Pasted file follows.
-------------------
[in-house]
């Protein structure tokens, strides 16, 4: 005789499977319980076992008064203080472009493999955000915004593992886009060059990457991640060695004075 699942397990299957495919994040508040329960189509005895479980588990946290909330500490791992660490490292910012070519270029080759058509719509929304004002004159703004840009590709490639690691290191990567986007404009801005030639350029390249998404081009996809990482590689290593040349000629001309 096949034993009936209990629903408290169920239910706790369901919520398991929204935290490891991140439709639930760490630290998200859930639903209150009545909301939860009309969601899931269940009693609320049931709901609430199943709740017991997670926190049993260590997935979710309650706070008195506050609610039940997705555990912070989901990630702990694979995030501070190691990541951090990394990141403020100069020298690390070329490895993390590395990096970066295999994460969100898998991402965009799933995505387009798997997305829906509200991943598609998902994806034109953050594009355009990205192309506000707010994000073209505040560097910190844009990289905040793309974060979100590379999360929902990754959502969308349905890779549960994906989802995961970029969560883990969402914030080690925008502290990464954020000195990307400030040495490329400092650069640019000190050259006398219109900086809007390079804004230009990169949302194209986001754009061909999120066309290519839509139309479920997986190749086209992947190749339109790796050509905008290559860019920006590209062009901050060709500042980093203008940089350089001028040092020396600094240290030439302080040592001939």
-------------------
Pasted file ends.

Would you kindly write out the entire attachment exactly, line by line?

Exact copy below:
[in-house]
């Protein structure tokens, strides 16, 4: 005789499977319980076992008064203080472009493999955000915004593992886009060059990457991640060695004075 699942397990299957495919994040508040329960189509005895479980588990946290909330500490791992660490490292910012070519270029080759058509719509929304004002004159703004840009590709490639690691290191990567986007404009801005030639350029390249998404081009996809990482590689290593040349000629001309 096949034993009936209990629903408290169920239910706790369901919520398991929204935290490891991140439709639930760490630290998200859930639903209150009545909301939860009309969601899931269940009693609320049931709901609430199943709740017991997670926190049993260590997935979710309650706070008195506050609610039940997705555990912070989901990630702990694979995030501070190691990541951090990394990141403020100069020298690390070329490895993390590395990096970066295999994460969100898998991402965009799933995505387009798997997305829906509200991943598609998902994806034109953050594009355009990205192309506000707010994000073209505040560097910190844009990289905040793309974060979100590379999360929902990754959502969308349905890779549960994906989802995961970029969560883990969402914030080690925008502290990464954020000195990307400030040495490329400092650069640019000190050259006398219109900086809007390079804004230009990169949302194209986001754009061909999120066309290519839509139309479920997986190749086209992947190749339109790796050509905008290559860019920006590209062009901050060709500042980093203008940089350089001028040092020396600094240290030439302080040592001939």